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by Javier A. Garcia

This article describes in simple terms, practical and effective tactics used to optimize your website that will result in a more enjoyable visitors experience and traffic. At the end of this article there is a Reference and Resources section where you can find supportive information and services related to each topic.

Compatibility With Web Browsers

It isn't a surprised for website owners, webmasters and others who are involved in their websites optimization, to see how different the web pages are displayed in various web browsers or between different web browsers version. Web pages might not even be visible in some web browsers.

Displaying differences it's the result of how the various available web browsers (Mozilla Firefox, Internet Explorer, Netscape, etc.), or their versions, handle HTML code, HTML errors or computer screen resolution used. Because of the above reasons, I highly recommend to look at your web pages through at least three of the most widely used web browser platforms: Internet Explorer, Netscape and Firefox. Alternatively, you could use the available web based service found in the References and Resources section at the end of this article. (See Anybrowser viewer and Firefox below).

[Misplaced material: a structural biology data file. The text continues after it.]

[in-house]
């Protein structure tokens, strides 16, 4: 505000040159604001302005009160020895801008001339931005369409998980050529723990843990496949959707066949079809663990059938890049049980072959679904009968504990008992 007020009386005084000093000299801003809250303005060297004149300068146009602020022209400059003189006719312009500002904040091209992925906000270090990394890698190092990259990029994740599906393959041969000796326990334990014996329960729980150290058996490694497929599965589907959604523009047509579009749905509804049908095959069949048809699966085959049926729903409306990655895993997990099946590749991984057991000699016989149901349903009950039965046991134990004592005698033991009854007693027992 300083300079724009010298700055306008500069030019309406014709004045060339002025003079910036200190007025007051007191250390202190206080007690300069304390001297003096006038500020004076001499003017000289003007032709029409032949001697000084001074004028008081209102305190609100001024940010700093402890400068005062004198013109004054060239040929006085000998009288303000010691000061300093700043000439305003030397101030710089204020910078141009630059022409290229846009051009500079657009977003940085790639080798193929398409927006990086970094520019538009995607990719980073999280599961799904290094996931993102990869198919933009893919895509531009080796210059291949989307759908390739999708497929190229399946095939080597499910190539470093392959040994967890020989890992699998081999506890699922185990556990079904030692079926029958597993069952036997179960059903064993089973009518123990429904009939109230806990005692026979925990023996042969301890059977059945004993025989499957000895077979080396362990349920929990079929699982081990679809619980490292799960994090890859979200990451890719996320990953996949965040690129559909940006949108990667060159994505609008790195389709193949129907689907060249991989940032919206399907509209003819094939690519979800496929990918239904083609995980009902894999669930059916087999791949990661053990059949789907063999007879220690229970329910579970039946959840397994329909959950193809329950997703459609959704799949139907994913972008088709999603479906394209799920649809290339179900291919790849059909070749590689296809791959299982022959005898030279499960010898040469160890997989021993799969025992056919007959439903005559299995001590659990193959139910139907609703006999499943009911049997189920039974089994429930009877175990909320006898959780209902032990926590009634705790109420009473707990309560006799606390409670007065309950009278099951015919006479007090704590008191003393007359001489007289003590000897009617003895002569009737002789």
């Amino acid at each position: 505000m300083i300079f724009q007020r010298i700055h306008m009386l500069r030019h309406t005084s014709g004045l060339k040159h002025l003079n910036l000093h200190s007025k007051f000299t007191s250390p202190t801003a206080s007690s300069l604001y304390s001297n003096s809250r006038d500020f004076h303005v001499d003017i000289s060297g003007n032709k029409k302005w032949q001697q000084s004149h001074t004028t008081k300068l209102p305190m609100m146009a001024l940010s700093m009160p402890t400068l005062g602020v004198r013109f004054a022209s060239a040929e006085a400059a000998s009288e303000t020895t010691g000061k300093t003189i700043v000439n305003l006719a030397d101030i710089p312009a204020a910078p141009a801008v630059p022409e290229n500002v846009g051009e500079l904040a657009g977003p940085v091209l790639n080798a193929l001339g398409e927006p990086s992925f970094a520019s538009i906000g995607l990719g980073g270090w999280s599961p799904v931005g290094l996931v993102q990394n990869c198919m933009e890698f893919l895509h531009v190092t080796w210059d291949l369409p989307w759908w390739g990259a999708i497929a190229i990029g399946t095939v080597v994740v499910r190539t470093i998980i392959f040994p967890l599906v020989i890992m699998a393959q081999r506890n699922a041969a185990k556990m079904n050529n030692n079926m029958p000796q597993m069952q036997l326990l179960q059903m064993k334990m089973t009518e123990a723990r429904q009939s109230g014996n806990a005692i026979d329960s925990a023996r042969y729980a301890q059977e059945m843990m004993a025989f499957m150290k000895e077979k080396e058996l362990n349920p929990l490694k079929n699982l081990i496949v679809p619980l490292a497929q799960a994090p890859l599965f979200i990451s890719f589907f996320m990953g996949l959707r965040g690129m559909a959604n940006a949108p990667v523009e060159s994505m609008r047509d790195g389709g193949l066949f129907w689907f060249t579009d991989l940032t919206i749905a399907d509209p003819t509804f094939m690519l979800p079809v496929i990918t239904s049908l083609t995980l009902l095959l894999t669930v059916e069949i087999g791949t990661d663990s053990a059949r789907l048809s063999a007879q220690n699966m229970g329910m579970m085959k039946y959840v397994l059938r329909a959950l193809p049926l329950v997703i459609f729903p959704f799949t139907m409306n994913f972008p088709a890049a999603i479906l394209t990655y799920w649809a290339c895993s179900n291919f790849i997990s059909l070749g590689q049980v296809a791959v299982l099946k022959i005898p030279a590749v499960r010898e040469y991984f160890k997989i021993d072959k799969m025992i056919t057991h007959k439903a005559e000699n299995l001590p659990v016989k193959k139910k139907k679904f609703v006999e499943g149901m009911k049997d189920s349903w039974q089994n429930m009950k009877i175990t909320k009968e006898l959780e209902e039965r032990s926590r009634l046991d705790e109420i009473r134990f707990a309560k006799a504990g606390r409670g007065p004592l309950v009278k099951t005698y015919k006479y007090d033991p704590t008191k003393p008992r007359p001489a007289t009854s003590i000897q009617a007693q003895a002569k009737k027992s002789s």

Title and Meta Tags

Meta tags are information inserted into the [HEAD][/HEAD] section of the HTML code of any web page. There are many type of meta tags. We will be considering only two of them and the [TITLE] tag.

From the visitor's point of view, the only tag visible within the head section is the title tag, which is not a meta tag itself, but a stand alone tag found in the head section of the web page. The title tag is responsible of the wording displayed at the top right hand corner of the web browser window. You should always include this tag in order to name your web pages. Think of the title tag as the subject of an email message.